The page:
In a case likely to be reviewed by the U.S. Supreme Court, the Eighth Circuit Court of Appeals held last month that Union Pacific’s group medical plan that excludes coverage for contraceptives does not violate the Pregnancy Discrimination Act (“PDA”) by treating women less favorably than men. In 1976, the Supreme Court decided that a plan’s exclusion of maternity costs did not violate Title VII. Congress in essence overruled this decision in 1978 through passage of the PDA. In 2000, the Equal Employment Opportunity Commission held in an administrative ruling that a plan’s exclusion of contraceptive costs violates the PDA because the exclusion places a heavier burden on women than men.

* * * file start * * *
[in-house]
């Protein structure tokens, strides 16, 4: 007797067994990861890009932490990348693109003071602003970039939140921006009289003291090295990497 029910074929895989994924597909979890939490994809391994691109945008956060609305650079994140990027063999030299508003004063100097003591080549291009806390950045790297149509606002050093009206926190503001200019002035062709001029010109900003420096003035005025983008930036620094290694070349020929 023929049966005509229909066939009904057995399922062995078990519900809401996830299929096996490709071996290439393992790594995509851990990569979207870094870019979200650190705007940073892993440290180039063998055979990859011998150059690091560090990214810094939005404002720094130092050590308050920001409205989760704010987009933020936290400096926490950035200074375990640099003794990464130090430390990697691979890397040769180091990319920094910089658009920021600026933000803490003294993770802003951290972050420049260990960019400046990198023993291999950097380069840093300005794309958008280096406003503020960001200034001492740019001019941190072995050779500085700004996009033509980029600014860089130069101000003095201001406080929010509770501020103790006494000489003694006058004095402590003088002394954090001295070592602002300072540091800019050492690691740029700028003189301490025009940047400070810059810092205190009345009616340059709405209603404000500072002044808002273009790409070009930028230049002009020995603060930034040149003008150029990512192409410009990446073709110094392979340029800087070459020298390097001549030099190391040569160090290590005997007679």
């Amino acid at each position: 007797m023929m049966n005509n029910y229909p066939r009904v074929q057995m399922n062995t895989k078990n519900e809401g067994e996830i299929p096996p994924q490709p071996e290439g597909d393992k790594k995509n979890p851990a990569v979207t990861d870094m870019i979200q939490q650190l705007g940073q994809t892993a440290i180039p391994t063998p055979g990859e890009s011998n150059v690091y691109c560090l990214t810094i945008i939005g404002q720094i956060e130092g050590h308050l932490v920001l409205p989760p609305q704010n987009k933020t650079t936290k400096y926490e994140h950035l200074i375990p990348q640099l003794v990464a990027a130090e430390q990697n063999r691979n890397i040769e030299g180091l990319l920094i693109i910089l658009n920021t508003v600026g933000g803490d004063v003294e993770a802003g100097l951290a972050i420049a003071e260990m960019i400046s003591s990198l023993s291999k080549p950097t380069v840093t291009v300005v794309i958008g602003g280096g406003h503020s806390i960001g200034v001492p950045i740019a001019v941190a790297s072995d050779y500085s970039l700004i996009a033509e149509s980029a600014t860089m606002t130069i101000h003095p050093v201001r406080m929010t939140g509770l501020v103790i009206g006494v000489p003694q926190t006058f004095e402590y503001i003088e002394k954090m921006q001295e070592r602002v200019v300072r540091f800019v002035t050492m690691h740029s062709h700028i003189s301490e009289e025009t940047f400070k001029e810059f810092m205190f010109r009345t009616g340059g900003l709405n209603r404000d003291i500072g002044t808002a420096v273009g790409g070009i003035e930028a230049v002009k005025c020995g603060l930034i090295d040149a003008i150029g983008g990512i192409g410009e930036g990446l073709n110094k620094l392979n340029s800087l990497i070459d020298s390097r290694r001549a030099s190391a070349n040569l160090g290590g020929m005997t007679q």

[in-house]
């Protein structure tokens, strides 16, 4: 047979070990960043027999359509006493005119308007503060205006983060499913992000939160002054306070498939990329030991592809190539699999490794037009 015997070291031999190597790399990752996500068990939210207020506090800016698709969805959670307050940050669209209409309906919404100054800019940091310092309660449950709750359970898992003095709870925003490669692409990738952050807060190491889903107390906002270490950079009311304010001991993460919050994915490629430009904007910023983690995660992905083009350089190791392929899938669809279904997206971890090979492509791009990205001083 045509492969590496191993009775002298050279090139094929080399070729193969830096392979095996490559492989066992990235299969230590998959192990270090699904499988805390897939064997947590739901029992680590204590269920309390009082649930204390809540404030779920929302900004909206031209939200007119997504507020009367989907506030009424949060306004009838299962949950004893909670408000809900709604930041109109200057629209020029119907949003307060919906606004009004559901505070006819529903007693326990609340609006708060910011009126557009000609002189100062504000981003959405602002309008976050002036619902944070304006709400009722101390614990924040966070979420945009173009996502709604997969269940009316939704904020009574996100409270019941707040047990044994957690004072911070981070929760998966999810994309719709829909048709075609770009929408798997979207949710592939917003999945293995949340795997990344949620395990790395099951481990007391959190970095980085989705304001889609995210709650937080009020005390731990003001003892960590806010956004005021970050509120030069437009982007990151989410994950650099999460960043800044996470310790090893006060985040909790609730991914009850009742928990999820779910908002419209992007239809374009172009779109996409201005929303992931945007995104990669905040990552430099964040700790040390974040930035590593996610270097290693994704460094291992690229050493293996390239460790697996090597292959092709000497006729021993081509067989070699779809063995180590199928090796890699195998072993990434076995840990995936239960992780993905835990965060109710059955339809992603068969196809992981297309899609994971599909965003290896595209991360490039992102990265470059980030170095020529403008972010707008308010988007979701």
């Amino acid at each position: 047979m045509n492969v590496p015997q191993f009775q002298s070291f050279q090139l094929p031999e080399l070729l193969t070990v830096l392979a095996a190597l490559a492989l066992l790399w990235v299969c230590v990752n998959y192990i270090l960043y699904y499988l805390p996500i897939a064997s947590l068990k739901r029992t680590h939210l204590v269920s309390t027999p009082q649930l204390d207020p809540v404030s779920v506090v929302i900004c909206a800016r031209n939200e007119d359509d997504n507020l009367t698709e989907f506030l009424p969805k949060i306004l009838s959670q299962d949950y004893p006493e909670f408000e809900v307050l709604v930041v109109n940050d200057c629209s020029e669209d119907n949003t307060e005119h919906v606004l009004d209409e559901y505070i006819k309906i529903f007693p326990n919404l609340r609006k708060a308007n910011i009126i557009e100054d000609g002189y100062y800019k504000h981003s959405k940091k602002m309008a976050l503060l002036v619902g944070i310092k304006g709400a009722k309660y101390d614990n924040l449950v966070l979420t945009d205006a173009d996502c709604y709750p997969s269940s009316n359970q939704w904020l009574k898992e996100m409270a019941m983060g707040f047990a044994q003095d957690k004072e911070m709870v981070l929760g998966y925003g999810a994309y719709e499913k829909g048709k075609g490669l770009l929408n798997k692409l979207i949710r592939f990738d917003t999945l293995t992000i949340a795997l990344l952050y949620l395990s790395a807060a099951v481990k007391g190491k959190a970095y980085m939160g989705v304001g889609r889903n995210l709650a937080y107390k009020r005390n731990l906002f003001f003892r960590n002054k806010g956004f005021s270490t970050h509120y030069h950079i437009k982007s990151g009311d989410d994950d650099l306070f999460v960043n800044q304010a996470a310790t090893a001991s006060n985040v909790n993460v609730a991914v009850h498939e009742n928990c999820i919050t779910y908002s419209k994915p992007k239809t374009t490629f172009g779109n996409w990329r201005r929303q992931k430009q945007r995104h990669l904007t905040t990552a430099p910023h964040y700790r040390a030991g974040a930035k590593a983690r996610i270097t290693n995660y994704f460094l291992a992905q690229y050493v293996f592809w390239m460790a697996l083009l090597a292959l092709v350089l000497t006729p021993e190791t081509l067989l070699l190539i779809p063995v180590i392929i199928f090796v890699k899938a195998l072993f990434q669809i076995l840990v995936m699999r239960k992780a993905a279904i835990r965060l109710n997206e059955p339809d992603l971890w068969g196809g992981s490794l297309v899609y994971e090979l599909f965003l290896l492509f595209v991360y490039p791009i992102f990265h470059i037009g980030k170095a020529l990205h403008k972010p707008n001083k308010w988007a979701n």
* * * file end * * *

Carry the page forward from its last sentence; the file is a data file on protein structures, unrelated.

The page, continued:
In a 2-1 decision, the Eighth Circuit rejected the EEOC’s position, finding no sex discrimination. Union Pacific’s plan provides no coverage for contraceptive drugs or surgery. The court concluded that because no coverage of any kind is provided, women and men are treated equally under the plan. Oral contraceptives for women are excluded along with vasectomies for men. The dissenting judge argued that the plan has a disparate impact on women, because it does cover a wide range of preventative health drugs used by men, but fails to cover prescription contraceptives exclusively used by women.
Since the EEOC’s administrative ruling in 2000, most group medical plans added some coverage for contraceptive drugs and surgical procedures. A long list of women’s health advocacy groups filed amicus briefs in this action. Given the publicity and potential widespread effects of this ruling, it will likely be appealed by the plaintiffs to the full Eighth Circuit, and perhaps eventually to the U.S. Supreme Court.